What does @inline mean?

I see a lot of “@inline function” in a package. What does it mean? According to https://subscription.packtpub.com/book/programming/9781785880919/4/ch04lvl1sec23/inlining, it is just a way to avoid the function call overhead? Therefore, it can be deleted without introducing any error?

Yes, it’s just a (potential) optimization, and deleting it should not change what the function does. See the official @inline documentation.

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Inline 101 also a good reference written by @aviatesk


note that what this probably means is the package is old and those @inlines should likely be removed. Julia is generally pretty good at figuring out when to inline functions now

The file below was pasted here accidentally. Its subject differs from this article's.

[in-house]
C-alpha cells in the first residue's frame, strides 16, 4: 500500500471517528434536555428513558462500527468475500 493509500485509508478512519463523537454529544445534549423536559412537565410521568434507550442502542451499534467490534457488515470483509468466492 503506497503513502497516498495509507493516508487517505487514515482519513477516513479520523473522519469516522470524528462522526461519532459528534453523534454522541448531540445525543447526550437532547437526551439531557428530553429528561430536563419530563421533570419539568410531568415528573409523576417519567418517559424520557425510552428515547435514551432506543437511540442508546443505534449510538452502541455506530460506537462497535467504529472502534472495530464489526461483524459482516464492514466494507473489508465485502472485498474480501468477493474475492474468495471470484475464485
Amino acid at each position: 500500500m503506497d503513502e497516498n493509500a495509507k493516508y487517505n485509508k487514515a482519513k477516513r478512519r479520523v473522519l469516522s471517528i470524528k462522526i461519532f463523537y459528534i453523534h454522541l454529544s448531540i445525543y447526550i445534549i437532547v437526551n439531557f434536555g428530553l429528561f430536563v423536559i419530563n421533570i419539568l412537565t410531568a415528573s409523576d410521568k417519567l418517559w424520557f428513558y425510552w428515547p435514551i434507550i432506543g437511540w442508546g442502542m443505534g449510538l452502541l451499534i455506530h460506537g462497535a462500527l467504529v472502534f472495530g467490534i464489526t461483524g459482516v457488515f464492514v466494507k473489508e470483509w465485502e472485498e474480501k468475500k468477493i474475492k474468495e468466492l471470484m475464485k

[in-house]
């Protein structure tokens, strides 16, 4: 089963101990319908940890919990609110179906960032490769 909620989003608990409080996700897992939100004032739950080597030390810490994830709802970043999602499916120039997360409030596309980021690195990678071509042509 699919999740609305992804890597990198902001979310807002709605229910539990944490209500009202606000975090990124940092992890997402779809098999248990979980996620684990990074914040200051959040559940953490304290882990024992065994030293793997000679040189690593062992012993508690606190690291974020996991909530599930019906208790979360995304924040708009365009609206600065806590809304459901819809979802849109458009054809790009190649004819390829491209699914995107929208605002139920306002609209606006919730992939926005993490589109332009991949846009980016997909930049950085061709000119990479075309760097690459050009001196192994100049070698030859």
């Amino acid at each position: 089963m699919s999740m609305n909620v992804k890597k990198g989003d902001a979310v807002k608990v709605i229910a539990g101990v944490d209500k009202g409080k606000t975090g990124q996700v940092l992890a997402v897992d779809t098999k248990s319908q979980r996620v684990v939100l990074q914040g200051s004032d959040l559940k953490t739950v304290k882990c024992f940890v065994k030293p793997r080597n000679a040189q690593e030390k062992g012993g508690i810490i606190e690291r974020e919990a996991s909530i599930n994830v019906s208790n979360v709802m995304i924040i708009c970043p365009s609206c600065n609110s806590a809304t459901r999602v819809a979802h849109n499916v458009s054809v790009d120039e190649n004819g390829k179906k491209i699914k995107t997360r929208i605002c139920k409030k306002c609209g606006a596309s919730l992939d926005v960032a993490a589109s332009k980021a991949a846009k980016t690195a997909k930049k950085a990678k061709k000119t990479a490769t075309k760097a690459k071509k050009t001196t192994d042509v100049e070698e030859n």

If any function is called using an llvmcall, you’ll probably need @inline.
I do not trust the heuristics.

In other cases, it’s hard to get code to be type stable and avoid unnecessary heap allocations, but spamming @inline sometimes fixes it, and is probably more robust than finding a particular guilty function that may change with the Julia version.

But I think this is for a very particular style of code, using lots of recursion and building temporary objects, where you’re counting on the compiler to delete all your work.

Another example of the @inline heuristics having been bad – and it’s been maybe a year since I checked this one, so maybe my info is old! – is ForwardDiff. It adds @inline to everything, and these are essential for performance.
Because ForwardDiff doesn’t provide @fastmath specializations, @fastmath is often a hefty pessimization for ForwardDiff code.

All that said, my advice would be not to worry about adding @inline unless you already noticed some performance problem that you know can be fixed by it.